“My first impulse is always to describe Lou Donaldson
as the greatest alto saxophonist in the world.”
— Will Friedwald, New York Sun

Jazz critics agree that “Sweet Poppa Lou” Donaldson is one of the greatest alto saxophonists of all time.  He began his career as a bandleader with Blue Note Records in 1952 and, already at age 25, had found his sound, though it would continue to sweeten over the years — earning him his famed nickname –“Sweet Poppa Lou.” He made a series of classic records for Blue Note Records in the 50’s and takes pride in having showcased many musicians who made their first records as sidemen for him: Clifford Brown, Grant Green, Blue Mitchell, Donald Byrd, Ray Barretto, Horace Parlan, John Patton, Charles Earland, Al Harewood, Herman Foster, Peck Morrison, Dave Bailey, Leon Spencer, Idris Muhammad, and others.  After also making some excellent recordings for Cadet and Argo Records in the early 60s, Lou’s return to Blue Note in 1967 was marked by one of his most famous recordings, Alligator Bogaloo. Lou’s hits on the label are still high demand favorites and, today at age 93, he is its oldest musician from that notable era of jazz. Though now retired, Lou continues to receive applause from fans worldwide who call and write to tell him how much they enjoy his soulful, thoroughly swinging, and steeped in the blues appearances over the years and still love listening to his recordings.

Lou is the recipient of countless honors and awards for his significant contributions to jazz — America’s “classical music.”. He was awarded the Charlie “Bird” Parker Memorial Medal from the Charlie Parker Foundation in 1975 and was inducted into the International Jazz Hall of Fame in 1993. In 2001, Lou was inducted into the Oklahoma Jazz Hall of Fame as a recipient of the esteemed Jay McShann Lifetime Achievement Award. And in 2012, he was inducted into the North Carolina Music Hall of Fame and received the North Carolina Award in Fine Arts, the highest honor his native state of North Carolina bestows to citizens who have distinguished themselves and obtained notable accomplishments in this field. He also received the Ellington Medal from Yale that same year. Lou was designated a Jazz Master in 2013 by the National Endowment for the Arts— our nation’s highest award bestowed upon jazz artists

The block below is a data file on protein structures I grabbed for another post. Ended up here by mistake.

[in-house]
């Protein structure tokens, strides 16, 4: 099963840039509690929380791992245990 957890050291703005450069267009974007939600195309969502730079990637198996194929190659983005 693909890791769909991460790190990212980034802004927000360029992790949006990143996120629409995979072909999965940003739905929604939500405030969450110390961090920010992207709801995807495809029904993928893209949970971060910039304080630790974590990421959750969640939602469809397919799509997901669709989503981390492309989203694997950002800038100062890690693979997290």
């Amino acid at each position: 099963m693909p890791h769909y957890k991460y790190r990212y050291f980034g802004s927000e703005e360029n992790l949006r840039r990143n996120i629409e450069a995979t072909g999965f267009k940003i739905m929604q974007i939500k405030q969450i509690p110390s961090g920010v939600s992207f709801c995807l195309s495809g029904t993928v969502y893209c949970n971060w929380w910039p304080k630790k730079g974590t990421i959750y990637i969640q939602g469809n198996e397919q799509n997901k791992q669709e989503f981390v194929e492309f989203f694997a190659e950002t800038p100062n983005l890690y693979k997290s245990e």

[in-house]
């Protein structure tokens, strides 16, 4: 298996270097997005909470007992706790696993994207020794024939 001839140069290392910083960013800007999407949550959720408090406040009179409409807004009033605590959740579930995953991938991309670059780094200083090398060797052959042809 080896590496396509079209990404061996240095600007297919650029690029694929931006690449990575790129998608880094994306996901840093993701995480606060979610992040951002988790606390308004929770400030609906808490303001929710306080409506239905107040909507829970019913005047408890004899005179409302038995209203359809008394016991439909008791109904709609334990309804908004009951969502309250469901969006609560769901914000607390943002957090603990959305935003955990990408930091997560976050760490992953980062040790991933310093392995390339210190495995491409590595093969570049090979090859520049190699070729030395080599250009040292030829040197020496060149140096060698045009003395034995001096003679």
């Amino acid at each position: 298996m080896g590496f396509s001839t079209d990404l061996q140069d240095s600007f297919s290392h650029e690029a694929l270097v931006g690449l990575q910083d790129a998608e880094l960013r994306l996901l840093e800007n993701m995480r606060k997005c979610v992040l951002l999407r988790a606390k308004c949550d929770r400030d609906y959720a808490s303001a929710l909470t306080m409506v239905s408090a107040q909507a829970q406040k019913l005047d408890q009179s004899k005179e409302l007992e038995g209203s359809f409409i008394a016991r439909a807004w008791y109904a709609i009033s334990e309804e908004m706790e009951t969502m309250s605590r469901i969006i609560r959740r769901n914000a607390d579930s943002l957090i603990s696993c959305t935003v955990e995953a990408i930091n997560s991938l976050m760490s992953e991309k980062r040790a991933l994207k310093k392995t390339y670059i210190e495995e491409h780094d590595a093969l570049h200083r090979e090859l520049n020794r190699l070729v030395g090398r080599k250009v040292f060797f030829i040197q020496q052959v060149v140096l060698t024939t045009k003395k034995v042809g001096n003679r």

Lou was born in Badin, North Carolina on November 1, 1926 — the second of 4 children born to father Andrew, a minister and graduate of Livingstone College, and mother, Lucy, graduate of Cheyney University. She was a teacher, music director and concert pianist who recognized Lou’s expert ear for music and introduced him to the clarinet. He enjoyed listening to the Badin Band led by Director Leo Gabriel who was aware of Lou’s interest in the clarinet and sold one to his mother. Lou continues to express appreciation to Director Gabriel for his support and musical guidance along with his mother’s tutelage. Lou graduated from West Badin High School in 1942 when at age 15, he matriculated to North Carolina A&T College in Greensboro where he joined the marching band playing clarinet. His education was interrupted when he was drafted into the United States Navy in 1945 during World War II. Lou played in the Great Lakes Navy Band where he would later be recognized by the Naval Training Center Commander in 2003 as one of the first 5000 African Americans allowed to serve our country as Navy Musicians instead of being restricted to the Steward’s Branch as previously required because of segregation. While in the Navy, when playing for dances, Lou would also play the alto saxophone. After visiting Chicago several times, he heard of Charlie Parker and, after checking him out, decided that this was the style of playing he would make his own. When he got out of the Navy, Lou completed his education and received a Bachelor of Science degree in May 1948. His alma mater later established the Lou Donaldson Scholarship for Music Excellence in 1972 and awarded Lou an honorary Doctor of Humanities degree in 1982.

Lou moved to New York in late 1949 where he attended the Darrow Institute of Music. He lived in Harlem at 127th Street and 8th Avenue in the heart of New York’s jazz scene with his new wife, Maker, his longtime sweetheart from Albemarle, North Carolina. She remained his wife and business partner for 56 years until her death in 2006. Together they raised two daughters, Lydia and Carol, and moved the family to the Bronx where Lou still resides. There he penned his signature tunes like Blues Walk that are still acclaimed classics today. In retirement, Lou is proud to have written his autobiography and invites inquiries from publishers who agree that his unique life experiences and unabashed criticisms about jazz and the music business should be told.

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